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New Huntington's Disease Stem Cell Model

News   Feb 06, 2018 | By Julia Evangilou Strait for WUSTL

Stem Cells From Huntington's Patients Made Into Neurons, Recapitulate the Disease

Pictured are reprogrammed cells from a 71-year-old patient with Huntington's disease. Originally skin cells, these have been converted into medium spiny neurons, the cell type affected in Huntington's disease. Sampling skin cells from patients and converting them directly into neurons affected by the disorder is a new tool to help understand why nerve cells die in this fatal condition.



Drugs to Prevent Stroke and Dementia Show Promise in Early Trial


Treatments that prevent recurrence of types of stroke and dementia caused by damage to small blood vessels in the brain have moved a step closer, following a small study.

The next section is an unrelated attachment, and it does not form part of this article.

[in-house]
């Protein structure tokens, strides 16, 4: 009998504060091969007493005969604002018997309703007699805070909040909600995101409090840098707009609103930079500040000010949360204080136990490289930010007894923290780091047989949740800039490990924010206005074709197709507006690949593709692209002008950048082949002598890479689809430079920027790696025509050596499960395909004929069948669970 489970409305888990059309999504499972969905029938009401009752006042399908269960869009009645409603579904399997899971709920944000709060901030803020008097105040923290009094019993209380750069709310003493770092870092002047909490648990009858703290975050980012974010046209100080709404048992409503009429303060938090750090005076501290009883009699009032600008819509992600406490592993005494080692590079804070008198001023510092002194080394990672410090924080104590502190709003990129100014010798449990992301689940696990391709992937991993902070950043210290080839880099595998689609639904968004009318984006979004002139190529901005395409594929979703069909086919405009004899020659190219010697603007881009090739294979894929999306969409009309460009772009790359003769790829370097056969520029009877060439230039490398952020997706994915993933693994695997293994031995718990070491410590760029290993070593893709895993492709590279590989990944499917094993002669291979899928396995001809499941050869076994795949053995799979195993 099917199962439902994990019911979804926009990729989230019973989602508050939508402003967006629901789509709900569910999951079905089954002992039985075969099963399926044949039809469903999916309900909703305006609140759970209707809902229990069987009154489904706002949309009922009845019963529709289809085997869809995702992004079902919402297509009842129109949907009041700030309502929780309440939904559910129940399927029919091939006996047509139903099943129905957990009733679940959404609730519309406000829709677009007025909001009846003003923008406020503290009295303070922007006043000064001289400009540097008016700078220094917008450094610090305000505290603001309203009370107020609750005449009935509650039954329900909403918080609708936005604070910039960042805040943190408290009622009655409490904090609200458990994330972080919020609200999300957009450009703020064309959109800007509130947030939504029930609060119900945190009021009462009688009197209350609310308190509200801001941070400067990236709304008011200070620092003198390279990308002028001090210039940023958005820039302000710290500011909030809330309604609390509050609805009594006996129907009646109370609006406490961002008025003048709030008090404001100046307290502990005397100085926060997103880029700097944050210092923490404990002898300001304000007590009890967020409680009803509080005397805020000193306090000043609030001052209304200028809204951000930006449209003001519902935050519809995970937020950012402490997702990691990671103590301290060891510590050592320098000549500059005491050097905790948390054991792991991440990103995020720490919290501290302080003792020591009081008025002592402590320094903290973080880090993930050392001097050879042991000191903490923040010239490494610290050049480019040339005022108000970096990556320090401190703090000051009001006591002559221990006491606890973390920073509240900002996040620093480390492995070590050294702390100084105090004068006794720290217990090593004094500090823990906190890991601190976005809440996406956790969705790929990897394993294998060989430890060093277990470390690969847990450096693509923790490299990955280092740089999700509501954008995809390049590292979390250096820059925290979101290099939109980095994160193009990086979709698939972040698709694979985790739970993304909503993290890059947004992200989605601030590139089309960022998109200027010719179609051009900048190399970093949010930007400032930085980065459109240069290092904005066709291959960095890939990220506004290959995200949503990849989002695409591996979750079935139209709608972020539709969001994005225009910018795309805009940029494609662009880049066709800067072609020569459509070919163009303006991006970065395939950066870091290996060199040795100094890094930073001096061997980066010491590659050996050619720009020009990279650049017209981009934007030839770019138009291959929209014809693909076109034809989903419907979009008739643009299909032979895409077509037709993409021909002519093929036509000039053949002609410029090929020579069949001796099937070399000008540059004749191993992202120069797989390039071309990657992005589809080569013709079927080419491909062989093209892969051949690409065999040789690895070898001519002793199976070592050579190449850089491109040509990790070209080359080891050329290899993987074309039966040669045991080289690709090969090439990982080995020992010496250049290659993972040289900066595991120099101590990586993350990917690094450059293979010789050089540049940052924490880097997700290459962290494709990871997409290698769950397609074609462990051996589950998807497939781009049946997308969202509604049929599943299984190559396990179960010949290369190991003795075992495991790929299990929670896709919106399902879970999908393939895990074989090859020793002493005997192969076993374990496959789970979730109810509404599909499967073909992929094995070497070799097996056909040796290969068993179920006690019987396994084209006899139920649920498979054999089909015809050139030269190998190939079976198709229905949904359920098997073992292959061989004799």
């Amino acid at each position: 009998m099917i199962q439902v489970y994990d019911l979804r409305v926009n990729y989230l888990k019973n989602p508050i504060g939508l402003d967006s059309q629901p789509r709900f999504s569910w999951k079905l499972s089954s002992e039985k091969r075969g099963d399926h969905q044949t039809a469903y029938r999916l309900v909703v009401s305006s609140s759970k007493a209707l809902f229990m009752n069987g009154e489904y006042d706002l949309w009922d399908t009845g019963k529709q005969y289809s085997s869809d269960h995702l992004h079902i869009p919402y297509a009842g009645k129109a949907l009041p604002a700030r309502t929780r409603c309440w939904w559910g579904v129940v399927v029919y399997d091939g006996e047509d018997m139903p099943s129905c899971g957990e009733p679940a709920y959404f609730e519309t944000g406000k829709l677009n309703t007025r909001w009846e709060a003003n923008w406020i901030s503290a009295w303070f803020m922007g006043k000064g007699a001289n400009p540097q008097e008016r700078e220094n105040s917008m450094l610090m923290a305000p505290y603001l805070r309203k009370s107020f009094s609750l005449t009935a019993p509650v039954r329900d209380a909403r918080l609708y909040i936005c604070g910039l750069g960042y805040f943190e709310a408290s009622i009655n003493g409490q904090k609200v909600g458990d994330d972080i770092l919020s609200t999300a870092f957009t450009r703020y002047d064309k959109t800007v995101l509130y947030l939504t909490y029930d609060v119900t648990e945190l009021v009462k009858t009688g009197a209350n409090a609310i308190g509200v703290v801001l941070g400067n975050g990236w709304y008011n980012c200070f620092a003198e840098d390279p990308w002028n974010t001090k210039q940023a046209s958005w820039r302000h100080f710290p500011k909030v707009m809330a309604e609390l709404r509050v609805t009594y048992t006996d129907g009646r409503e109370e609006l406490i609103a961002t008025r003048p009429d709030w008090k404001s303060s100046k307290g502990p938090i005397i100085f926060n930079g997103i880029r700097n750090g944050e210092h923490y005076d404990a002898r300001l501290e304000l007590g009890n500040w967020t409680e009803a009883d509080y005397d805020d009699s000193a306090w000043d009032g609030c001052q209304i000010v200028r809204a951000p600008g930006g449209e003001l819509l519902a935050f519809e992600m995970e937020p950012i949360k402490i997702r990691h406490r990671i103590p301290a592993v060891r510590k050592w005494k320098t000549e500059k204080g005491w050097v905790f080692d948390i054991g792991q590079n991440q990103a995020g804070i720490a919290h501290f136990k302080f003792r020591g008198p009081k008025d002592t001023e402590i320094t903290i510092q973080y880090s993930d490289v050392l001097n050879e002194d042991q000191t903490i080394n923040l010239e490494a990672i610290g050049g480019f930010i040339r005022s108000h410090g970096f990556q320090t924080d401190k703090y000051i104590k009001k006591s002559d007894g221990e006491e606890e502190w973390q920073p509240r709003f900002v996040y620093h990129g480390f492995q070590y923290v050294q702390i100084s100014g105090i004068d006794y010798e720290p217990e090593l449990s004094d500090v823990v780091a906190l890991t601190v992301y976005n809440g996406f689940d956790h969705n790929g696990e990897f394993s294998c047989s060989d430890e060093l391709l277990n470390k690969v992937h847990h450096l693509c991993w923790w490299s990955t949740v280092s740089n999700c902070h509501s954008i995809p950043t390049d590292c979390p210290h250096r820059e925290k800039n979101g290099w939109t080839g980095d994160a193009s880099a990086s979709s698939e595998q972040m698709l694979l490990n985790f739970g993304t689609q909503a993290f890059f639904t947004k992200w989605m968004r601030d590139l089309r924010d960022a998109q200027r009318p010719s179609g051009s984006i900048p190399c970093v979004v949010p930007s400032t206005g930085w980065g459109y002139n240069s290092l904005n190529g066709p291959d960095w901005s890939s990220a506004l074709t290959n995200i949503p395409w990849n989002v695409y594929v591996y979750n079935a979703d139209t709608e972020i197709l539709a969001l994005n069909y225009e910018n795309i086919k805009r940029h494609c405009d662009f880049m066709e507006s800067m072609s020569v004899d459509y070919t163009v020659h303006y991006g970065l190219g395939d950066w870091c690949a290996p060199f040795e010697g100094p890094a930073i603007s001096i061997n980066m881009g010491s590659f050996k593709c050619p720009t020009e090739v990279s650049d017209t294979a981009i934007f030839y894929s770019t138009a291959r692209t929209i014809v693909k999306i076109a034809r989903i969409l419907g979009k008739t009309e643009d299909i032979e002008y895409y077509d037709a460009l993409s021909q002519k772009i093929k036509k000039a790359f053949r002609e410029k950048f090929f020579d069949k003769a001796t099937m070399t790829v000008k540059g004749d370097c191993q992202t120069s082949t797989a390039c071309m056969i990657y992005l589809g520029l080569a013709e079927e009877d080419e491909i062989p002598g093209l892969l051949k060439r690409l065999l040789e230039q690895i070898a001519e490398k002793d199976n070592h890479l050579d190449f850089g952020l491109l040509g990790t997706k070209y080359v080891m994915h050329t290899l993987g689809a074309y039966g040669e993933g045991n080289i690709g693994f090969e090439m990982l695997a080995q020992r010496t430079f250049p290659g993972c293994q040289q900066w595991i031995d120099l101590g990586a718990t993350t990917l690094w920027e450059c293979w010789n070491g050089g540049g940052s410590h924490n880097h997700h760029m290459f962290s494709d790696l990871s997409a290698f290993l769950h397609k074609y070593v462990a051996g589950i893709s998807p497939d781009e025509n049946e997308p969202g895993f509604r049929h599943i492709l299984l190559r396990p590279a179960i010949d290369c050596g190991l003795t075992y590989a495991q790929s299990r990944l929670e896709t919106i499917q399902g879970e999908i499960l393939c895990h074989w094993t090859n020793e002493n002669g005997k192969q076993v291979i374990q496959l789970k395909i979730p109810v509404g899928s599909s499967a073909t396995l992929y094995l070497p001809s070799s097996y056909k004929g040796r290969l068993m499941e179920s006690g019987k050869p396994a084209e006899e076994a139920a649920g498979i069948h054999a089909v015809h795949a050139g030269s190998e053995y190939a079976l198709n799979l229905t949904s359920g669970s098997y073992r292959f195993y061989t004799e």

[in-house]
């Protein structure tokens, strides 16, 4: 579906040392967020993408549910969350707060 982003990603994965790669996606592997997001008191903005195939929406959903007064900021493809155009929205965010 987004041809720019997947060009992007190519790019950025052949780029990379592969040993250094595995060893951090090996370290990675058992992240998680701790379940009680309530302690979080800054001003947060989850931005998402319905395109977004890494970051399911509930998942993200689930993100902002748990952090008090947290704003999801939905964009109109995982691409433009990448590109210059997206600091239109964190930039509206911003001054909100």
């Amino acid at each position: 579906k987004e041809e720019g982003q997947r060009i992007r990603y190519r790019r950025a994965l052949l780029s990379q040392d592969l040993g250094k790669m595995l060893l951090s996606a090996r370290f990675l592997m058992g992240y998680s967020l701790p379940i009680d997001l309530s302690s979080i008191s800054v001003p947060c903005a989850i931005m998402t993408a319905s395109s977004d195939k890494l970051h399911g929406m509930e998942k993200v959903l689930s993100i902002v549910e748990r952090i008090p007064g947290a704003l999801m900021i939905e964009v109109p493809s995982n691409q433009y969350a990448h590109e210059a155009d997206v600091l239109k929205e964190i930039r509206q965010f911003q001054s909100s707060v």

How a Shrub May Enable the “Impossible” in Treating Addiction


Scientists used a compound found in a shrub native to Africa to reveal the three major shapes of the serotonin transporter, a protein in the brain linked to anxiety and depression.


Novel Synthesis Strategy Speeds Up Identification of Simpler Versions of Natural Product


A new chemical synthesis strategy to harvest the rich information found in natural products has led to the identification of novel, simpler derivatives with potential to selectively protect neurons, important for neurodegenerative diseases like Alzheimer’s disease, or to prevent the body’s immune system from rejecting organ transplants, according to a Baylor University-led study.



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